BHP has reported reduced production levels across much of its Australian operations for the September quarter as the company underwent planned maintenance activities and was hit by COVID-19 disruptions.
Copper production at Olympic Dam decreased by 43 per cent to approximately 29,500 tonnes for the quarter, resulting from the ramp down and commencement of a major smelter maintenance campaign.
COVID-19 played its part, pushing back the smelter maintenance campaign approximately one month due to border restrictions impacting workforce availability.
BHP expects the maintenance campaign to be completed towards the end of 2021, before ramping back up to full capacity by March 2022.
BHP’s Western Australia Iron Ore (WAIO) production decreased by 6 per cent to circa 62 million tonnes for the September quarter, as the company underwent major maintenance of car dumper one and the train load out at Jimblebar.
Minor impacts were also felt by COVID-19-related temporary rail labour shortages as border restrictions remain in place.
The reduced production was partially offset by a strong performance at BHP’s Yandi iron ore mine in the Pilbara, which is currently being ramped down as it nears the end of its life.
BHP received regulatory approval to increase capacity at its Port Hedland operations to 330 million tonnes per annum (Mtpa) on a 100 per cent basis in early September, subject to the outcomes of standard appeals processes.
The company’s near-term WAIO goal is on the sustainable achievement of 290 Mtpa. In mid-October, the BHP board approved a port debottlenecking program to support this, expected to commence in the December 2021 quarter.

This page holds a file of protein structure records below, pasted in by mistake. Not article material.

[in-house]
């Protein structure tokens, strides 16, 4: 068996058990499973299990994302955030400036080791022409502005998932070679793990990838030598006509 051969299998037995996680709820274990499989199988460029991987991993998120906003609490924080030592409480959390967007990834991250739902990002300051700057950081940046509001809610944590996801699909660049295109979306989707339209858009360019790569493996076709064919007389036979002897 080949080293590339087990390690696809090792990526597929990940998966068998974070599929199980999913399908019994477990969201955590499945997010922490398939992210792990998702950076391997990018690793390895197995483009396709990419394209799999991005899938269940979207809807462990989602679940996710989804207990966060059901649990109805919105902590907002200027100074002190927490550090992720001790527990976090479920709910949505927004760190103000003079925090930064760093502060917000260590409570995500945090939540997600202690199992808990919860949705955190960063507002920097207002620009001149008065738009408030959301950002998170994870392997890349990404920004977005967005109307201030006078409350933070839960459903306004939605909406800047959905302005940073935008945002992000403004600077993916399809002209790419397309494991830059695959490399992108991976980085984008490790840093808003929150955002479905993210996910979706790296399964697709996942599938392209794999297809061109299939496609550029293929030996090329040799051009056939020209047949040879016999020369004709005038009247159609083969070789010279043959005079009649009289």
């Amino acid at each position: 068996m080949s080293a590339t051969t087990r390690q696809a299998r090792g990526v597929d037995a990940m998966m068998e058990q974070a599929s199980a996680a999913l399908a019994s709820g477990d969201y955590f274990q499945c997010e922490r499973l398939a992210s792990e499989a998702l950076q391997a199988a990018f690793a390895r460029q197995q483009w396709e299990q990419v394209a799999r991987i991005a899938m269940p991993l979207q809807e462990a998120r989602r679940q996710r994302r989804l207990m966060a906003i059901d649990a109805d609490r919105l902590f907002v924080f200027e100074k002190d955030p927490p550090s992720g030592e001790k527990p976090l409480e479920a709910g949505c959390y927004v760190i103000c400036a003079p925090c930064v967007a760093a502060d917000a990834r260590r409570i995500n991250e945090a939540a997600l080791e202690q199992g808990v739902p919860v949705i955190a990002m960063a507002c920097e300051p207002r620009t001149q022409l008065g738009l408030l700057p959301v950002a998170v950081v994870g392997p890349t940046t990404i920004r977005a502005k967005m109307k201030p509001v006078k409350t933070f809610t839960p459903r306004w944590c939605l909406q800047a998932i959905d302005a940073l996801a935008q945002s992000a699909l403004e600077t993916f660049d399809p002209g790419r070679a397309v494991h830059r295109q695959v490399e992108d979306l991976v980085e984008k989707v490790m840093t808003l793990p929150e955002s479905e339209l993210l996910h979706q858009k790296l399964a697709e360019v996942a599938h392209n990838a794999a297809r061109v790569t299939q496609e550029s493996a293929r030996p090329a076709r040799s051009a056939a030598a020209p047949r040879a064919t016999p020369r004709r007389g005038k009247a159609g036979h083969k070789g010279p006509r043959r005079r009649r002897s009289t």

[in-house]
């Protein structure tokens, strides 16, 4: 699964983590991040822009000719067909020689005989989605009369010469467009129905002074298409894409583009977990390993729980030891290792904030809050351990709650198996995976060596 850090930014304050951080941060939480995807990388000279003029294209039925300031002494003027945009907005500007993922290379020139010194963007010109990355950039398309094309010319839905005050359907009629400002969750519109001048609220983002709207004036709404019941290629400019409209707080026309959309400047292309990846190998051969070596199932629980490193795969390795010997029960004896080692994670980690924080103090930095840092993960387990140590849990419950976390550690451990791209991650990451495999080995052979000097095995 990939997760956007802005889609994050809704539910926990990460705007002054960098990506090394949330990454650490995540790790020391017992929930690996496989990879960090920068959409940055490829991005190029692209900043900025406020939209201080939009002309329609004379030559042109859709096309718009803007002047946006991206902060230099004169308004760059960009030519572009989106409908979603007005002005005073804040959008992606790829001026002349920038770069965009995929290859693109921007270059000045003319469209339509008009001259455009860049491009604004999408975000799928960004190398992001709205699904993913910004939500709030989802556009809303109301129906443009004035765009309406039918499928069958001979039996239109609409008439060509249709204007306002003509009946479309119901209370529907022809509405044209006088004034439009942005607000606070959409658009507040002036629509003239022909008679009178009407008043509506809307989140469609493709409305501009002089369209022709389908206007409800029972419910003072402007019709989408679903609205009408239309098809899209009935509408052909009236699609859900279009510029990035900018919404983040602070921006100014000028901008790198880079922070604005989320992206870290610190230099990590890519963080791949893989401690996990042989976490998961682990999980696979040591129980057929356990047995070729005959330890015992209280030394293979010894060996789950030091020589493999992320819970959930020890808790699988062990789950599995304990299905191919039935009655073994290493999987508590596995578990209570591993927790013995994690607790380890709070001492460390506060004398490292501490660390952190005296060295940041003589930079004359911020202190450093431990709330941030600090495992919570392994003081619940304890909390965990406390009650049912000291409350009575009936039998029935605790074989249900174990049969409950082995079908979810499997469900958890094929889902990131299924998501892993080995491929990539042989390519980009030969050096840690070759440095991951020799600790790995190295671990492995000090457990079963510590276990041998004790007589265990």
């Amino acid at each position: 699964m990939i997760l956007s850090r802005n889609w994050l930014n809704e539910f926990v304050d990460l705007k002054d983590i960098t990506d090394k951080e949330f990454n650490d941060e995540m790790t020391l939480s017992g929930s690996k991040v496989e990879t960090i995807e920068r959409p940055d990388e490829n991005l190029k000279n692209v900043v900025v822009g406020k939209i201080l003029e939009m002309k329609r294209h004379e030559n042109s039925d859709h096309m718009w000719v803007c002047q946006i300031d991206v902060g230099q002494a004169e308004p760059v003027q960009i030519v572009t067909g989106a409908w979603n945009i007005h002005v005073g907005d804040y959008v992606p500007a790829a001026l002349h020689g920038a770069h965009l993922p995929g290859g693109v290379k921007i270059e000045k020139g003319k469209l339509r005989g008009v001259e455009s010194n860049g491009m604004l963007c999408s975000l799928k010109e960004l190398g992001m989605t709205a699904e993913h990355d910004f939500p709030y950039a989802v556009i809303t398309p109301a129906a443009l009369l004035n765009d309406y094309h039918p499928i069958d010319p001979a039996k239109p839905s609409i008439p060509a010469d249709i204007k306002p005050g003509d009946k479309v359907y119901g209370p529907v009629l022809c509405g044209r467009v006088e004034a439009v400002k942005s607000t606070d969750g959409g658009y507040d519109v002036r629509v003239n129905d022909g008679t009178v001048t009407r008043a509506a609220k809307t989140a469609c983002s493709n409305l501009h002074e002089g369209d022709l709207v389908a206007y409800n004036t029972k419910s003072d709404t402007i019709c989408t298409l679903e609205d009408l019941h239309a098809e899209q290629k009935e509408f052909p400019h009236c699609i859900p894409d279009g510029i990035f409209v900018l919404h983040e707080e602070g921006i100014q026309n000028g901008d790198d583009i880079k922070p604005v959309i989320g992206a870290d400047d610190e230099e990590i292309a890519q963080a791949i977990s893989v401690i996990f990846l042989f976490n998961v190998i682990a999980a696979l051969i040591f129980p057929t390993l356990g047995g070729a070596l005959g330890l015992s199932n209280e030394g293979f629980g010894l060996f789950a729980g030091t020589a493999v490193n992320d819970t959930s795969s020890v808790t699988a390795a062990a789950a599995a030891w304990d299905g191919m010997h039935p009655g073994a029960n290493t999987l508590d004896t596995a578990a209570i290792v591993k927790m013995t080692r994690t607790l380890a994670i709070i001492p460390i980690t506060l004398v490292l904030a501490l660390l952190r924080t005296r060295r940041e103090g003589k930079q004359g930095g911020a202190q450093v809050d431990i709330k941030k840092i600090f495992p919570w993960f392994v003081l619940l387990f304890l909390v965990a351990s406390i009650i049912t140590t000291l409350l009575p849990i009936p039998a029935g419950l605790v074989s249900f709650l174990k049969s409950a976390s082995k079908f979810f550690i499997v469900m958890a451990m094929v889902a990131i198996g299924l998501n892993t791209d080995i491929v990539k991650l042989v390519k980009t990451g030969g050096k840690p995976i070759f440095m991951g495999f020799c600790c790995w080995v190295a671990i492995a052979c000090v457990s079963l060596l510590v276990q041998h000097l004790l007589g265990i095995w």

BHP’s metallurgical coal (met coal) production decreased by 9 per cent to circa nine million tonnes in the September quarter, with Queensland coal production affected by planned wash plant maintenance at Goonyella and Peak Downs.
Planned dragline maintenance at Caval Ridge also took place as the company mined in higher strip ratio areas at Poitrel in line with the mine plan.
BHP said its iron ore decreases were partially offset by record stripping across its BMC-owned metallurgical coal mines, along with a significant uplift in truck productivity at the South Walker Creek mine.
Nickel West experienced a production decrease of 20 per cent to circa 17,800 tonnes for the September quarter, which came off the back of planned maintenance at its Kalgoorlie smelter, Kwinana refinery, and the Leinster and Kambalda concentrators.
Production guidance for BHP’s Australian copper, iron ore, met coal and nickel operations remains unchanged for the 2022 financial year.
BHP chief executive officer Mike Henry said he was pleased with the output of operations, with the maintenance activities expected to occur.
“BHP’s operations delivered reliably during the first quarter (of the 2021-22 financial year) and we completed planned major maintenance activities across a number of our assets. We continue to skilfully navigate the ongoing challenges of COVID-19,” he said.